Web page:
inhabitants of that unfortunate city, who but a few months ago were in ease and affluence, have now no other alternative than to stay and starve, or turn out to beg. Endangered by the fire of their friends if they continue within the city, and plundered by the soldiery if they leave it, in their present situation they are prisoners without the hope of redemption...

But if you say, you can still pass the violations over, then I ask, Hath your house been burnt? Hath your property been destroyed before your face? Are your wife and children destitute of a bed to lie on, or bread to live on? Hath you lost a parent or child by their hands, and yourself the ruined and wretched survivor? If you have not, then you are not a judge of those who have. But if you have, and can still
shake hands with the murderers, then you are unworthy of then name of husband, father, friend, or lover; and whatever might be your rank  or title in life, you have the heart of a coward, and the spirit of a sycophant...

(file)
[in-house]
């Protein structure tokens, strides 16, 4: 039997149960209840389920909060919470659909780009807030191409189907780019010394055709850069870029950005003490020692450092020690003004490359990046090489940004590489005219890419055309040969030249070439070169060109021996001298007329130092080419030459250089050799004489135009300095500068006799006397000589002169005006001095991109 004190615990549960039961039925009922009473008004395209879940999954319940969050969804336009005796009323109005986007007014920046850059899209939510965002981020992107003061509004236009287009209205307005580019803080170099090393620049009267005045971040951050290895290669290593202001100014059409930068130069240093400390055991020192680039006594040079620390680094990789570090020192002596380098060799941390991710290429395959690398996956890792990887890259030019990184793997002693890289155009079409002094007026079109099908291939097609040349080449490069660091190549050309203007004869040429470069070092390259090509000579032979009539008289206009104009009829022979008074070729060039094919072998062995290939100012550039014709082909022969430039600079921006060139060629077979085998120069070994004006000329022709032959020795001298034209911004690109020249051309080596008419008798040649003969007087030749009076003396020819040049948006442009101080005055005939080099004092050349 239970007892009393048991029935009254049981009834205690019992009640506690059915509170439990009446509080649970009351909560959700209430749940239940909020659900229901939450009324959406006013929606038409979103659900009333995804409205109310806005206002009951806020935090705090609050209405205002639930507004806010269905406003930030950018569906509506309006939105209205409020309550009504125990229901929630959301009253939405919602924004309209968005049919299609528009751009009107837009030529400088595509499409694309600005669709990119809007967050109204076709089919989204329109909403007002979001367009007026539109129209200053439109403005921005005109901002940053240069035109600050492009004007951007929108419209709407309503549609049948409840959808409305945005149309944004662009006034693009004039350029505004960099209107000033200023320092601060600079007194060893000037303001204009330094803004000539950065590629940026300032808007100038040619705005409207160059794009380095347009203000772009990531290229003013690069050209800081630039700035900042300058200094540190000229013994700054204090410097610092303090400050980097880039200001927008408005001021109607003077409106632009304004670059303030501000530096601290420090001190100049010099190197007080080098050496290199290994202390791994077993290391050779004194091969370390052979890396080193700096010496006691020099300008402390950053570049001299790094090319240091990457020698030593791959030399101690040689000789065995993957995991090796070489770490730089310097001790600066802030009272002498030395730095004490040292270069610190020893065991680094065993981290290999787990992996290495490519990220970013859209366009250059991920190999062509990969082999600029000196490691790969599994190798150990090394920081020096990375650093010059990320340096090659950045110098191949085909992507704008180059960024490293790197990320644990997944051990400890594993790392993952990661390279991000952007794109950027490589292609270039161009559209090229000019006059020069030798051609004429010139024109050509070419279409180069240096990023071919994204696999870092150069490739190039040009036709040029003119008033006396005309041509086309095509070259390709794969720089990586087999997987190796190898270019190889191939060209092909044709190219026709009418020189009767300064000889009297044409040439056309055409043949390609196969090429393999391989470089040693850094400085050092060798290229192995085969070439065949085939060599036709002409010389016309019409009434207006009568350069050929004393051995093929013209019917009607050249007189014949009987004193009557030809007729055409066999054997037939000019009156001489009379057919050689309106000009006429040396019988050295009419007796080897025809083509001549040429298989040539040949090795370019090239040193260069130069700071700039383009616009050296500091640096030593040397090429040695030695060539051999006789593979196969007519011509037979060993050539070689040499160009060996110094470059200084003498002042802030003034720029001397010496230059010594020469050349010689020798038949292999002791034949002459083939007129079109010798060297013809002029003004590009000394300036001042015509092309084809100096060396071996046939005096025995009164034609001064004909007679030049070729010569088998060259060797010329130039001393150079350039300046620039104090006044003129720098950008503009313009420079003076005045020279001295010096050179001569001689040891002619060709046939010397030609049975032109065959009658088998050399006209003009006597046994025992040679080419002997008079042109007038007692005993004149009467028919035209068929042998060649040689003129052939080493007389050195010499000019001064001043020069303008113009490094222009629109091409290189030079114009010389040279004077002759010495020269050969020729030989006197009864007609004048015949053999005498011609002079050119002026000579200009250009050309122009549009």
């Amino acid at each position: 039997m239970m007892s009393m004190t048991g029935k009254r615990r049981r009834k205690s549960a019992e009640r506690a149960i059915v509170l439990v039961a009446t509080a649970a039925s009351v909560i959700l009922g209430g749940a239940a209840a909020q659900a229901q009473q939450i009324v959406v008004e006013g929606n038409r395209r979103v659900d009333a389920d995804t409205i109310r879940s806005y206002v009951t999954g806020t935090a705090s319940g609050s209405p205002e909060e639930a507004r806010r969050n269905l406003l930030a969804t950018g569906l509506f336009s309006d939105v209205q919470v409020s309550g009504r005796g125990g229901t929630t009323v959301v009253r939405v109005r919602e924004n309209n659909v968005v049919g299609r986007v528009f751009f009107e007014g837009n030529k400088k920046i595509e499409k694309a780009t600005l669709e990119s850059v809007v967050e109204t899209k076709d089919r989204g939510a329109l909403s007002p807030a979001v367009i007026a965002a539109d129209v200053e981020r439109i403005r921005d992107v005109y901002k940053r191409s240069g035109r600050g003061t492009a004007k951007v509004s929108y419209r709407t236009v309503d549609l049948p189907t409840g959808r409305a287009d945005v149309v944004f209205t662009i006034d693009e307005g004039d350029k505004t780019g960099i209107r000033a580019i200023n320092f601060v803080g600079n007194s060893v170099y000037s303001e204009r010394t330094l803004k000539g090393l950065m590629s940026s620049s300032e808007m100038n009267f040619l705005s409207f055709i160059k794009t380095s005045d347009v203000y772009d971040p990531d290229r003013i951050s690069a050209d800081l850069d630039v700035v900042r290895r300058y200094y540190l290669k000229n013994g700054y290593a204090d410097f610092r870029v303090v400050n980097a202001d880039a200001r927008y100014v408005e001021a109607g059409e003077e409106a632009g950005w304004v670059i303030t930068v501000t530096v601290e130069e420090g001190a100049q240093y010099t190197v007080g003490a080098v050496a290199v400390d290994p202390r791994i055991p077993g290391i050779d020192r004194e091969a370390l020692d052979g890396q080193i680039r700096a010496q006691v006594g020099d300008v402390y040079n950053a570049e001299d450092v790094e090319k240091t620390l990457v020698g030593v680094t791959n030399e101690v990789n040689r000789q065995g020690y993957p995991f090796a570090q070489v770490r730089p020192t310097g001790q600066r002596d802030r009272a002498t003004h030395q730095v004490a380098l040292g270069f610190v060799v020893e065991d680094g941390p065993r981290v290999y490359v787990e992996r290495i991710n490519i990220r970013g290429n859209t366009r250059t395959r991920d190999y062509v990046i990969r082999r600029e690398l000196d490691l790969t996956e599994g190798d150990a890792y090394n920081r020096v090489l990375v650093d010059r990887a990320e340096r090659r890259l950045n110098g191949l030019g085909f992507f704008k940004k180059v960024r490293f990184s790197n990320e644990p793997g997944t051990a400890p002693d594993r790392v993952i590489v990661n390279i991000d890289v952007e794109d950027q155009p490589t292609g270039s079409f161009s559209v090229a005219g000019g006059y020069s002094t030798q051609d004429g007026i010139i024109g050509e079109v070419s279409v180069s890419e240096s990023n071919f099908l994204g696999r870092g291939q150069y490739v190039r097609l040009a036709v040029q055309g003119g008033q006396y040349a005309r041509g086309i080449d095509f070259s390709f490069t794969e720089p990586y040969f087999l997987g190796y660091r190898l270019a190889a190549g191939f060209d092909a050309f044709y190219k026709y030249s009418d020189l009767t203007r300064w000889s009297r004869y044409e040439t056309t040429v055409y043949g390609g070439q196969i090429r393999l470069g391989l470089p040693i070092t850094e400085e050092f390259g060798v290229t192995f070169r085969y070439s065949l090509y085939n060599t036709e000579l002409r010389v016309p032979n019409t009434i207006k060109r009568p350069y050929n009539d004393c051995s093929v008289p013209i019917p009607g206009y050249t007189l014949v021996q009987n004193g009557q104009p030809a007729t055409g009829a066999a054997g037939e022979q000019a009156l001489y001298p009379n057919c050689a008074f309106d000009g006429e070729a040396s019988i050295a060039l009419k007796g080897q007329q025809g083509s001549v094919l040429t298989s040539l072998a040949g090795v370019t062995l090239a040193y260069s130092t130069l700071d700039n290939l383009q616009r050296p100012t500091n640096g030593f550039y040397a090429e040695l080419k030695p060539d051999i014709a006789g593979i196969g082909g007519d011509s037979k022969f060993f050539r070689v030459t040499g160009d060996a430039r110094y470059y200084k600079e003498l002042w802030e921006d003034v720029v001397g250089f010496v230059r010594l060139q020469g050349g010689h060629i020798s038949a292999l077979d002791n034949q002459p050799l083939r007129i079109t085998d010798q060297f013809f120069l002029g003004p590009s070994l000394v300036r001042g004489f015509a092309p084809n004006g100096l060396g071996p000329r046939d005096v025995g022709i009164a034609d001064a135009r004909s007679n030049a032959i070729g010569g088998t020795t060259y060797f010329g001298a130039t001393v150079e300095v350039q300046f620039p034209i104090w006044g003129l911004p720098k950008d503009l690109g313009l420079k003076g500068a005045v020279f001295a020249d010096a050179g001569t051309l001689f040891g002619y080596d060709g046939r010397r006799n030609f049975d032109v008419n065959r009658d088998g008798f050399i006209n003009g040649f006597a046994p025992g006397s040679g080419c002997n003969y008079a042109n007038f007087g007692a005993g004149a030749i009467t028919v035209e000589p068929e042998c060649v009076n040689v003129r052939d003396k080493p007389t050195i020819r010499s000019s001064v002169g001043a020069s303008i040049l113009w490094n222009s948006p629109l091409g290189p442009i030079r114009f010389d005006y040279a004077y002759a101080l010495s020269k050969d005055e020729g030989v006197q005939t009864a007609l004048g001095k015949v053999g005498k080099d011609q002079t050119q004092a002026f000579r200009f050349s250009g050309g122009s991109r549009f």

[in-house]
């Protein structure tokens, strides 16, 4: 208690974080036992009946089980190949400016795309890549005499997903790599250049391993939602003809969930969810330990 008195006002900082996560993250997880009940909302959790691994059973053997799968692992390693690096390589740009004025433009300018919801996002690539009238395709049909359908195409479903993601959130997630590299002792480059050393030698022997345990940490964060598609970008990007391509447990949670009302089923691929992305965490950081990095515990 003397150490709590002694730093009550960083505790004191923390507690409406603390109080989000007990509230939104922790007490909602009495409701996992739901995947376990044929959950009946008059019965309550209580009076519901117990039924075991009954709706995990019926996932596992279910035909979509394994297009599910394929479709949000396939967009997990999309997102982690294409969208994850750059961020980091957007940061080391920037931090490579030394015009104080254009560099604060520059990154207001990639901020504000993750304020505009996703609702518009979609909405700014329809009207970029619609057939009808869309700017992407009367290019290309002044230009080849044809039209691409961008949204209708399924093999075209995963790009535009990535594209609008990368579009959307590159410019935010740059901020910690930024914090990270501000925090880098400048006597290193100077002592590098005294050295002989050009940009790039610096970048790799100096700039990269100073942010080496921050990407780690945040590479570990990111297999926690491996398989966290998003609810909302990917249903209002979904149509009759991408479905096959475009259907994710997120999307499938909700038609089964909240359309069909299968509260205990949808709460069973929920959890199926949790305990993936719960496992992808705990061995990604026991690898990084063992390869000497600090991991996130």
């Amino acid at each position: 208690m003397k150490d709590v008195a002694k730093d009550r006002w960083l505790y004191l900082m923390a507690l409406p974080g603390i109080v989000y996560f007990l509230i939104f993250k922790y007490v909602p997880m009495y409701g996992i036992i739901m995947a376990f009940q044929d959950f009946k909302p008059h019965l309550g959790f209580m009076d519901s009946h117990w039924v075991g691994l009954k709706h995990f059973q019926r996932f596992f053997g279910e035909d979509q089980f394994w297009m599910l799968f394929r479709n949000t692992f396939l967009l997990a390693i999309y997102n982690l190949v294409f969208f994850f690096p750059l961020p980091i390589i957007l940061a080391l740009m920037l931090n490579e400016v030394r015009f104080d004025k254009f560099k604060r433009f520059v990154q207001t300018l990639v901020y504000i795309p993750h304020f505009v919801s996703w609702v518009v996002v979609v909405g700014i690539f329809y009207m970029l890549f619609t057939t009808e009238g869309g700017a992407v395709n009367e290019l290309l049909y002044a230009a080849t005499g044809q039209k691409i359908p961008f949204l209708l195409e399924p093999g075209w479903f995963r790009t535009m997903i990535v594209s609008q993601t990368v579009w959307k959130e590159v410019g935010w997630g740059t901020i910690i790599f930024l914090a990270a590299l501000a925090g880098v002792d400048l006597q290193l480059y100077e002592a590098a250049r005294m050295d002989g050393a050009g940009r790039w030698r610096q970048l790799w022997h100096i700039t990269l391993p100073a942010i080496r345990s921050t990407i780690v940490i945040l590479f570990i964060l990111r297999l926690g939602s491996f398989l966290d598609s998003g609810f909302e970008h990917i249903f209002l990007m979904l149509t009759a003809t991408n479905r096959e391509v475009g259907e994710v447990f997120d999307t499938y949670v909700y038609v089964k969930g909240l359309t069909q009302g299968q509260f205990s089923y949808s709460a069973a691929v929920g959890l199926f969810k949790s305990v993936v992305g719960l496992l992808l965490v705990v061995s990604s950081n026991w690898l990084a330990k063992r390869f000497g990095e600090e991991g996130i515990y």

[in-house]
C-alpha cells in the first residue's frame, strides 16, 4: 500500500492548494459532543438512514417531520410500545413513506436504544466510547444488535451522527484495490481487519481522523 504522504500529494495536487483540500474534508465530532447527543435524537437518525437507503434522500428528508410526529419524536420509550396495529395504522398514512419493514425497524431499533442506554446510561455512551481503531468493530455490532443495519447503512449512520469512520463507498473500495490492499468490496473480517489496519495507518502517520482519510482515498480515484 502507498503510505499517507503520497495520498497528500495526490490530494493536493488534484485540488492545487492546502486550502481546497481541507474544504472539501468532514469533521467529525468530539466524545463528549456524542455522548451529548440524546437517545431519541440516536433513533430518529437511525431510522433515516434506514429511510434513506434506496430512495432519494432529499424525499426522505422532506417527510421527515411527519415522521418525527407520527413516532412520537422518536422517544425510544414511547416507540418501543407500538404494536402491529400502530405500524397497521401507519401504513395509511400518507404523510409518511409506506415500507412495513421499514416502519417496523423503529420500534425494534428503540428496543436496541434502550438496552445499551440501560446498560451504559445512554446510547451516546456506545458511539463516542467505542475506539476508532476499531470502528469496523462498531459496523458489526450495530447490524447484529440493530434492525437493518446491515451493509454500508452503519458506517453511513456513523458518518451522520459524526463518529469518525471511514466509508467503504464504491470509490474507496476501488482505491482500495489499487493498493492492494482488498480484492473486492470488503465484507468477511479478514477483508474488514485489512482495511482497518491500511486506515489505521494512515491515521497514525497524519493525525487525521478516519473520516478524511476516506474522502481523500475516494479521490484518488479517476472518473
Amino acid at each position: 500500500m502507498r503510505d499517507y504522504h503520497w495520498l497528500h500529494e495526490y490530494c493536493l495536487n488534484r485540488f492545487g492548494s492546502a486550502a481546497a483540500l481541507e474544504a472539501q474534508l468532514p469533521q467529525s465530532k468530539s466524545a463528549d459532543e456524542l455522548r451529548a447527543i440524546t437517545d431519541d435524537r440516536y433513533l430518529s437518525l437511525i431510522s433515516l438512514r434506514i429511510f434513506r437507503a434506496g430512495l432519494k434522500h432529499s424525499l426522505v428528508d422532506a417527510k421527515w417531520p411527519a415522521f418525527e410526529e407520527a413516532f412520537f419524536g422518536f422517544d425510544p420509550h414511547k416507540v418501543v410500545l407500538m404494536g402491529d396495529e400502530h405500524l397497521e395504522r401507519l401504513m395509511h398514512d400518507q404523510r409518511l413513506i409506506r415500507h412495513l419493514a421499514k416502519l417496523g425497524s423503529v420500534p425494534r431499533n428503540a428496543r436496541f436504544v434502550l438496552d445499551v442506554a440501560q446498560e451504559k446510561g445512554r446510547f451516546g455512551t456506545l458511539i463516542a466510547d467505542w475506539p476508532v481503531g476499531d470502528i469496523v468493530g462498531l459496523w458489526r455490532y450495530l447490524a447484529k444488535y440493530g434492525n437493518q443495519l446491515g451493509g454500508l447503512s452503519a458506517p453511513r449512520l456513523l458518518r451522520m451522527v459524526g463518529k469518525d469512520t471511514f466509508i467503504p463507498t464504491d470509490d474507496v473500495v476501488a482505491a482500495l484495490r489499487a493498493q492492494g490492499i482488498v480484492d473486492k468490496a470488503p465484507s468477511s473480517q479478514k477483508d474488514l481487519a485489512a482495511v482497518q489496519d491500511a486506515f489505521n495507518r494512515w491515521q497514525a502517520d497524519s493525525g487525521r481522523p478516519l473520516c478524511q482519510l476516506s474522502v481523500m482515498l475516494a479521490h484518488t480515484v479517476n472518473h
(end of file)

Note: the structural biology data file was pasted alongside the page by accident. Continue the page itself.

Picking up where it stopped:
Every quiet method for peace hath been ineffectual. Our prayers have been rejected with disdain; and have tended to convince us that nothing flatters vanity or confirms obstinacy in kings more than repeated petitioning ­ and nothing hath contributed more than that very measure to make the kings of Europe absolute... Wherefore, since nothing but blows will do, for God╠s sake let us come to a final
separation, and to leave the next generation to be cutting throats under the violated unmeaning names of parent and child...

As to government matters, it is not in the power of Britain to do this continent justice... for if they cannot conquer us, they cannot govern us. To be always running three or four thousand miles with a tale or petition, waiting four or five months for an answer, which, which, when obtained, requires five or six more to explain it in, will in a few years be looked upon as folly and childishness. There was a time
when it was proper, and there is a proper time for it to cease.